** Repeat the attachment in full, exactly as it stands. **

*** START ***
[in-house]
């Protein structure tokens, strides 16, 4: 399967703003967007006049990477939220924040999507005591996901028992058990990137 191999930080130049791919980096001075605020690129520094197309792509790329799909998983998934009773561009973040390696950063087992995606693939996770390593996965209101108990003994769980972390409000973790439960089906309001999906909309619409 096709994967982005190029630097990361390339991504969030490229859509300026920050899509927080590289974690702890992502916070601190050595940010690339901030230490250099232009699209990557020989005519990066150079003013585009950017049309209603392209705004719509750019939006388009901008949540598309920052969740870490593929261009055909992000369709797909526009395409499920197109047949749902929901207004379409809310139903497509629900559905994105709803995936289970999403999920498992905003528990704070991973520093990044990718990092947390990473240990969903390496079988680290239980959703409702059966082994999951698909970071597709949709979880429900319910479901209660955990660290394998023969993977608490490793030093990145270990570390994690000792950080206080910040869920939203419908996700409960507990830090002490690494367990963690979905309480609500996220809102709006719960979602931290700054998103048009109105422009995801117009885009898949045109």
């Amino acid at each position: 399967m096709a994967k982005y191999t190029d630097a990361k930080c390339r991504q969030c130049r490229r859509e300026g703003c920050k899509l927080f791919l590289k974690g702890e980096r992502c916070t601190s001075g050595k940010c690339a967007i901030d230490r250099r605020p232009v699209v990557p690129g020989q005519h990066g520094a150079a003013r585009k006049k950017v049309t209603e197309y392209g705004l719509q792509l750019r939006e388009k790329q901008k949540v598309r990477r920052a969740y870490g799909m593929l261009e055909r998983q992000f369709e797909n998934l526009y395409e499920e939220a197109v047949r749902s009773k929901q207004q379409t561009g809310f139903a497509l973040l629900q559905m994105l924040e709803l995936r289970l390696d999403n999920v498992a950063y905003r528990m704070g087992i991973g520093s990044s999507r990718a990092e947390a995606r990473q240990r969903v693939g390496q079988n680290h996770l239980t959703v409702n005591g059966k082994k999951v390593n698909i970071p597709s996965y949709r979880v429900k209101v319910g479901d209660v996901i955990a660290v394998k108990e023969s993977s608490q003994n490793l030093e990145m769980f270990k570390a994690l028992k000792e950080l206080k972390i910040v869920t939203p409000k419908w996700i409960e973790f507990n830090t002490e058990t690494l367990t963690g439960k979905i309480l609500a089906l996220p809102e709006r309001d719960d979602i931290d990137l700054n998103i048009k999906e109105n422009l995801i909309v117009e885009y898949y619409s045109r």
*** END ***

[in-house]
């Protein structure tokens, strides 16, 4: 399967703003967007006049990477939220924040999507005591996901028992058990990137 191999930080130049791919980096001075605020690129520094197309792509790329799909998983998934009773561009973040390696950063087992995606693939996770390593996965209101108990003994769980972390409000973790439960089906309001999906909309619409 096709994967982005190029630097990361390339991504969030490229859509300026920050899509927080590289974690702890992502916070601190050595940010690339901030230490250099232009699209990557020989005519990066150079003013585009950017049309209603392209705004719509750019939006388009901008949540598309920052969740870490593929261009055909992000369709797909526009395409499920197109047949749902929901207004379409809310139903497509629900559905994105709803995936289970999403999920498992905003528990704070991973520093990044990718990092947390990473240990969903390496079988680290239980959703409702059966082994999951698909970071597709949709979880429900319910479901209660955990660290394998023969993977608490490793030093990145270990570390994690000792950080206080910040869920939203419908996700409960507990830090002490690494367990963690979905309480609500996220809102709006719960979602931290700054998103048009109105422009995801117009885009898949045109």
């Amino acid at each position: 399967m096709a994967k982005y191999t190029d630097a990361k930080c390339r991504q969030c130049r490229r859509e300026g703003c920050k899509l927080f791919l590289k974690g702890e980096r992502c916070t601190s001075g050595k940010c690339a967007i901030d230490r250099r605020p232009v699209v990557p690129g020989q005519h990066g520094a150079a003013r585009k006049k950017v049309t209603e197309y392209g705004l719509q792509l750019r939006e388009k790329q901008k949540v598309r990477r920052a969740y870490g799909m593929l261009e055909r998983q992000f369709e797909n998934l526009y395409e499920e939220a197109v047949r749902s009773k929901q207004q379409t561009g809310f139903a497509l973040l629900q559905m994105l924040e709803l995936r289970l390696d999403n999920v498992a950063y905003r528990m704070g087992i991973g520093s990044s999507r990718a990092e947390a995606r990473q240990r969903v693939g390496q079988n680290h996770l239980t959703v409702n005591g059966k082994k999951v390593n698909i970071p597709s996965y949709r979880v429900k209101v319910g479901d209660v996901i955990a660290v394998k108990e023969s993977s608490q003994n490793l030093e990145m769980f270990k570390a994690l028992k000792e950080l206080k972390i910040v869920t939203p409000k419908w996700i409960e973790f507990n830090t002490e058990t690494l367990t963690g439960k979905i309480l609500a089906l996220p809102e709006r309001d719960d979602i931290d990137l700054n998103i048009k999906e109105n422009l995801i909309v117009e885009y898949y619409s045109r």